Education researchers spend a lot of time worrying about implementation issues. In an ideal world, a promising approach would first be tested by its developers. It would then be tested on a relatively small scale by researchers who are independent of the developers before being rolled out for a much larger test ‘at scale’. Many promising approaches stumble along this path.
Indeed, on Twitter, Dylan Wiliam has been pointing to the fact that Reading Recovery has seemingly passed through all of these stages and has challenged advocates of systematic synthetic phonics to point to a programme they prefer that has done the same.
However, I can’t help wondering if we are thinking about implementation in the wrong way. We may be viewing it as the purely technical exercise of getting teachers to do and say certain things and neglecting the values and beliefs of those teachers. Nobody operates in an ideological vacuum and there are as many ways to subvert, consciously or otherwise, the intentions of the developers as there are teachers and classrooms.
In the diagram above, I have tried to summarise the technical and ideological problems of implementation as two axes, giving us four quadrants. The technical axis is based upon just how contained the intervention is, with the idea that smaller, more neatly packaged ‘interventions’ are technically easier to implement than wholesale changes to teaching practice.
In the top right quadrant there are discrete, packaged interventions that align with the dominant ideology. These are essentially the kinds of things that the UK’s Education Endowment Foundation spends most of its time testing.
In the bottom right quadrant are packaged interventions that do not ideologically align. The current Education for Learning appraisal of MiniLit, a phonics-based intervention for struggling readers, might fit in here. It will be interesting to see how the ideology gap affected this study when the results are published.
The top left quadrant represents entire approaches to teaching and learning that align with the dominant ideology. Wiliam’s own work on formative assessment might fit here. Formative assessment takes no ideological stance at all, fitting equally well with competing philosophies. However, it does require a wholesale change to teaching practice. It is interesting that one strategy Wiliam has developed to aid implementation is to ask teachers to focus on implementing only one technique at a time, shifting it more towards a packaged intervention.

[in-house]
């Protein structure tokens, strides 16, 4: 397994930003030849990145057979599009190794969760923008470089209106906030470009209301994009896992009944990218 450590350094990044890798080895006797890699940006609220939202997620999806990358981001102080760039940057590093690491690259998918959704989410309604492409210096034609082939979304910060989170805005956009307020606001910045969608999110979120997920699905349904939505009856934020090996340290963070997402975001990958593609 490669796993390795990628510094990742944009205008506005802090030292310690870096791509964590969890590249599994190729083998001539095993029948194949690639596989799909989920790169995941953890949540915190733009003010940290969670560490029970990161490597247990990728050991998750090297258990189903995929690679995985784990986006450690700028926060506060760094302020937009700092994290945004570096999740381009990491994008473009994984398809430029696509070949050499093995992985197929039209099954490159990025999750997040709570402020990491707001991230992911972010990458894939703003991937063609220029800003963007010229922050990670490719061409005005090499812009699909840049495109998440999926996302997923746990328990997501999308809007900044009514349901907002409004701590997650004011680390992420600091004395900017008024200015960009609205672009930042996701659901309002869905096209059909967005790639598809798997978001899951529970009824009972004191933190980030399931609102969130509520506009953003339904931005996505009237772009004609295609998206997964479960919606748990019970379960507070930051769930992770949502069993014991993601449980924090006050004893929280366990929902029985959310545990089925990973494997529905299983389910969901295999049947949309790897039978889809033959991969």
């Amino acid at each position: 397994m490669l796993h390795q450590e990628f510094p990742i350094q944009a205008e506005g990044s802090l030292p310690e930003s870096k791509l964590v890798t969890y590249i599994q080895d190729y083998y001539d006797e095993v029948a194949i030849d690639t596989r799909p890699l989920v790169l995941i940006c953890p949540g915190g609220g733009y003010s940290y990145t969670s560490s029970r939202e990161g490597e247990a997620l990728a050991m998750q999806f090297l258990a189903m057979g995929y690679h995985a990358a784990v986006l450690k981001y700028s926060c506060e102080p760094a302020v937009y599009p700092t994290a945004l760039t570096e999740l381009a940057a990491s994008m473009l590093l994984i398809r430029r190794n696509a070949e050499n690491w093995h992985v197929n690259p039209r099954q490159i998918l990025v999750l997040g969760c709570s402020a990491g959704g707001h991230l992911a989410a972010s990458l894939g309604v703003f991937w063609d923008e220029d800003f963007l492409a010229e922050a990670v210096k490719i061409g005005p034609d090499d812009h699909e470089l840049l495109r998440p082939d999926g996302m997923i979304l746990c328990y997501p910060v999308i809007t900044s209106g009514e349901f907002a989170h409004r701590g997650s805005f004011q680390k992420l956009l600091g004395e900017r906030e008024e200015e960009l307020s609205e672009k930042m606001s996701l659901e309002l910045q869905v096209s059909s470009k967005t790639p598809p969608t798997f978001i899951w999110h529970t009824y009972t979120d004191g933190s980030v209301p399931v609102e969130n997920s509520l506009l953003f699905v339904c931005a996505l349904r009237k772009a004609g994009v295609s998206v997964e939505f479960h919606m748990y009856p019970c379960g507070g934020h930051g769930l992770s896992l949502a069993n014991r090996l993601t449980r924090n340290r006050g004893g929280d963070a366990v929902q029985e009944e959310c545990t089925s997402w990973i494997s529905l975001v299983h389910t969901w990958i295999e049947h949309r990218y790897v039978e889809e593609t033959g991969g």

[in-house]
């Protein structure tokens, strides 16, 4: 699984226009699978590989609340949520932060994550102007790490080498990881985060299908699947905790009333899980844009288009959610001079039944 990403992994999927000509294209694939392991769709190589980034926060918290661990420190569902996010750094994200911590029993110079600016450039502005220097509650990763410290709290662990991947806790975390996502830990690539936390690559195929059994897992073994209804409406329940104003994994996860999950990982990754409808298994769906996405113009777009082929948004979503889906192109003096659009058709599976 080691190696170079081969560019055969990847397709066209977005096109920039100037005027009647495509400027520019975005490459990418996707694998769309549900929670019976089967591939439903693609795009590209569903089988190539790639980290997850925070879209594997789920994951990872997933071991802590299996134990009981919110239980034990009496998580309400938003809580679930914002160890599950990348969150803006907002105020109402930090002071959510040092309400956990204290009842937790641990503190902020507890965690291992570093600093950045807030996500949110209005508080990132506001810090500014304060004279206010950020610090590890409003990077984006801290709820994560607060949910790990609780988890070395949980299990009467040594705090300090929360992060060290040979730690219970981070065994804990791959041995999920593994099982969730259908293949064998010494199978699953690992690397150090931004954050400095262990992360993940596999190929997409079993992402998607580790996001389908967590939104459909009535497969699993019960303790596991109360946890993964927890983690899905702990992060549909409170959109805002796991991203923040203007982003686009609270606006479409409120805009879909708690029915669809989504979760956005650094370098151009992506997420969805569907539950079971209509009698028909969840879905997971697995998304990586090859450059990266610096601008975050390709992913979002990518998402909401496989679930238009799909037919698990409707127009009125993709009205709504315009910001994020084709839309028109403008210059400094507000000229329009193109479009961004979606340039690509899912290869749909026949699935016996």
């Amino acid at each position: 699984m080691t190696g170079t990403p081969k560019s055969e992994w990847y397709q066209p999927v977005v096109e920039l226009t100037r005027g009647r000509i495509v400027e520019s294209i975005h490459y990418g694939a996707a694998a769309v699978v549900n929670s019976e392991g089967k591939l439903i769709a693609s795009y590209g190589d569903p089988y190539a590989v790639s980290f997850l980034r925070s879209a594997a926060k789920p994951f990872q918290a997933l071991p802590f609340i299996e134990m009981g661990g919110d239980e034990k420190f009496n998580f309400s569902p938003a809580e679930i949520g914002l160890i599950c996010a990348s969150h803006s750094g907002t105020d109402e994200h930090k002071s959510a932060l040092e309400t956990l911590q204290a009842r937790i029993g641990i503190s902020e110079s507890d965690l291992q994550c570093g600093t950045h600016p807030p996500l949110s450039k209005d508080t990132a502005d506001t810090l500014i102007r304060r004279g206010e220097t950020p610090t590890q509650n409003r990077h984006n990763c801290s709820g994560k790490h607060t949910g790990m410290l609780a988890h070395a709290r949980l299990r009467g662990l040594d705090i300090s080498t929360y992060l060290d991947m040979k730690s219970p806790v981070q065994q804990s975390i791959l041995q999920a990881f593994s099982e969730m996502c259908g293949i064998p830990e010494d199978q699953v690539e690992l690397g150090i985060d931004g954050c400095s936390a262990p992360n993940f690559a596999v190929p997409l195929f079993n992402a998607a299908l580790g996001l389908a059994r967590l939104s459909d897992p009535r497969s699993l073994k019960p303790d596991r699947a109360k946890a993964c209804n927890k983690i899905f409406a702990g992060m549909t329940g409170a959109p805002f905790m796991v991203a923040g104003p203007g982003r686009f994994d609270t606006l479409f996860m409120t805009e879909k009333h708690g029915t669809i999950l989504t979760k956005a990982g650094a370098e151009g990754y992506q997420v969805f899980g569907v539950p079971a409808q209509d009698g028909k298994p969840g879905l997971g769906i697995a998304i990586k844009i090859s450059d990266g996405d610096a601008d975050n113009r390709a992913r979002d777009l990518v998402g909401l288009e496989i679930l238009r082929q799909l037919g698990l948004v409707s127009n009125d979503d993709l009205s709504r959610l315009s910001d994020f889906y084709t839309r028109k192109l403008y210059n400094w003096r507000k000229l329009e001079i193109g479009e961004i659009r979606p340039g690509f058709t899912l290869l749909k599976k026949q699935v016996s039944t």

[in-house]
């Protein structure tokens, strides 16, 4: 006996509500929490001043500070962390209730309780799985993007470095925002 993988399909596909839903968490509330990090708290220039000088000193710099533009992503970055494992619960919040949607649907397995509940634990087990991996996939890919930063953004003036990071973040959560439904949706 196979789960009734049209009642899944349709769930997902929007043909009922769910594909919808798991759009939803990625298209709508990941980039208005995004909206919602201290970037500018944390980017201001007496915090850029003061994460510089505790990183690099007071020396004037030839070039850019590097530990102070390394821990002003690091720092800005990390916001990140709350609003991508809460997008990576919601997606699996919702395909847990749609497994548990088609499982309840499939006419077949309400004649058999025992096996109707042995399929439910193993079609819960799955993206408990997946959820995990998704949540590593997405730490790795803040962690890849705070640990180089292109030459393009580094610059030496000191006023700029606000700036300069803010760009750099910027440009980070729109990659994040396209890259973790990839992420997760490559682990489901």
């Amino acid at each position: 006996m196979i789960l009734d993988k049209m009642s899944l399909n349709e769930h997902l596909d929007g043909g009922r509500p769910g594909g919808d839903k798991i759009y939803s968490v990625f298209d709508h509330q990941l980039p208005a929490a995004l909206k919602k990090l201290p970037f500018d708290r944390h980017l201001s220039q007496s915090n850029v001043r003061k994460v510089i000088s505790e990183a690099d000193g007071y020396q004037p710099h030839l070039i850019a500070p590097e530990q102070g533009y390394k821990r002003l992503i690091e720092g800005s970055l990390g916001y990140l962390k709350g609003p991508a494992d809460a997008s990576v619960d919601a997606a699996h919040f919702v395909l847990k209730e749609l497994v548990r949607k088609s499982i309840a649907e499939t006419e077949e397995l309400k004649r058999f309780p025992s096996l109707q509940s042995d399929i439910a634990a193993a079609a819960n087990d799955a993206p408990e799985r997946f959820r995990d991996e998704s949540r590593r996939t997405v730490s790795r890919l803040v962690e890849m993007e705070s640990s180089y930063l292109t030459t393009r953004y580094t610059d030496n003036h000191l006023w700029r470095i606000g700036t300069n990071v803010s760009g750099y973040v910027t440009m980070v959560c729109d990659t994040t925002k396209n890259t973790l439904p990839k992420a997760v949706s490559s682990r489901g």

In the bottom left corner sits the kinds of approaches that I promote on this blog such as using systematic synthetic phonics for initial reading instruction, explicit teaching in general and the adoption of a knowledge rich curriculum. These are clearly going to be the hardest of all to implement.
So what to do?
There are whole schools out there using these approaches, usually facilitated by school autonomy. I hope that, with time, these examples will prove successful and will leak out into the wider system as teachers move jobs and schools look for new ways to improve.
I also think MiniLit and formative assessment are instructive. Perhaps proponents need to package some of their wholesale approaches into smaller units. That way, schools can adopt them as an ‘intervention’ and they can be tested by bodies such as the Education Endowment Foundation.
If you find this last suggestion distasteful, I would make two points. Firstly, more students will be exposed to these approaches, even if they are a little compromised. Secondly, this will happen whether proponents do the job or not. We have an example of this with the Education Endowment Foundation’s entirely useless trial of Core Knowledge; a trial that could never have worked.
Part of the reason for the failure of this trial is that Core Knowledge is opposed to the dominant ideology. What can be done about this?
I think there are several ways to approach conflicting ideologies. Firstly, we must be out there, explaining the ideas. That way, an alternative narrative is available to that of the education establishment. It is not about somehow converting dug-in advocates of whole language or problem based learning, it is about providing options for those who are less ideologically committed.
Secondly, teachers want to do a good job. If they try something and find it produces results, I think that for most teachers, this will trump ideological commitments. The trick is getting them to try it without subverting it and for long enough to start seeing the results. That’s why discrete, packaged, well-defined interventions might be a key part of the solution.